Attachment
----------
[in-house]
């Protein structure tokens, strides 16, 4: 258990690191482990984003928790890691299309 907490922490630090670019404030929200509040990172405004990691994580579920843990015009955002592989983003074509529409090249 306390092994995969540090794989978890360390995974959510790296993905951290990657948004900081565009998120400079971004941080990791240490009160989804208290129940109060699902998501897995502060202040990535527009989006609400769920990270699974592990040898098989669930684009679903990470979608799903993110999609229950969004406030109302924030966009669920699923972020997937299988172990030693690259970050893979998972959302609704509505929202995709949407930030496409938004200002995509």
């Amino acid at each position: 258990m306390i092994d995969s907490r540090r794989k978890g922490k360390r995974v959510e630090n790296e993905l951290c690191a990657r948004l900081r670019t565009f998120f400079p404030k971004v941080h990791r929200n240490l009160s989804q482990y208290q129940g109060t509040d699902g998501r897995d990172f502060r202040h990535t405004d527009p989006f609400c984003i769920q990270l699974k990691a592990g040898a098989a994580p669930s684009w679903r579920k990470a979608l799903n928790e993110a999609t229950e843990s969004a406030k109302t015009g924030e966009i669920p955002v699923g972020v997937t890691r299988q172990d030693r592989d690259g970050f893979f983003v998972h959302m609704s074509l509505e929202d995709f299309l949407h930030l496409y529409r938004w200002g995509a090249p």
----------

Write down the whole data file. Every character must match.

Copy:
[in-house]
């Protein structure tokens, strides 16, 4: 258990690191482990984003928790890691299309 907490922490630090670019404030929200509040990172405004990691994580579920843990015009955002592989983003074509529409090249 306390092994995969540090794989978890360390995974959510790296993905951290990657948004900081565009998120400079971004941080990791240490009160989804208290129940109060699902998501897995502060202040990535527009989006609400769920990270699974592990040898098989669930684009679903990470979608799903993110999609229950969004406030109302924030966009669920699923972020997937299988172990030693690259970050893979998972959302609704509505929202995709949407930030496409938004200002995509």
């Amino acid at each position: 258990m306390i092994d995969s907490r540090r794989k978890g922490k360390r995974v959510e630090n790296e993905l951290c690191a990657r948004l900081r670019t565009f998120f400079p404030k971004v941080h990791r929200n240490l009160s989804q482990y208290q129940g109060t509040d699902g998501r897995d990172f502060r202040h990535t405004d527009p989006f609400c984003i769920q990270l699974k990691a592990g040898a098989a994580p669930s684009w679903r579920k990470a979608l799903n928790e993110a999609t229950e843990s969004a406030k109302t015009g924030e966009i669920p955002v699923g972020v997937t890691r299988q172990d030693r592989d690259g970050f893979f983003v998972h959302m609704s074509l509505e929202d995709f299309l949407h930030l496409y529409r938004w200002g995509a090249p």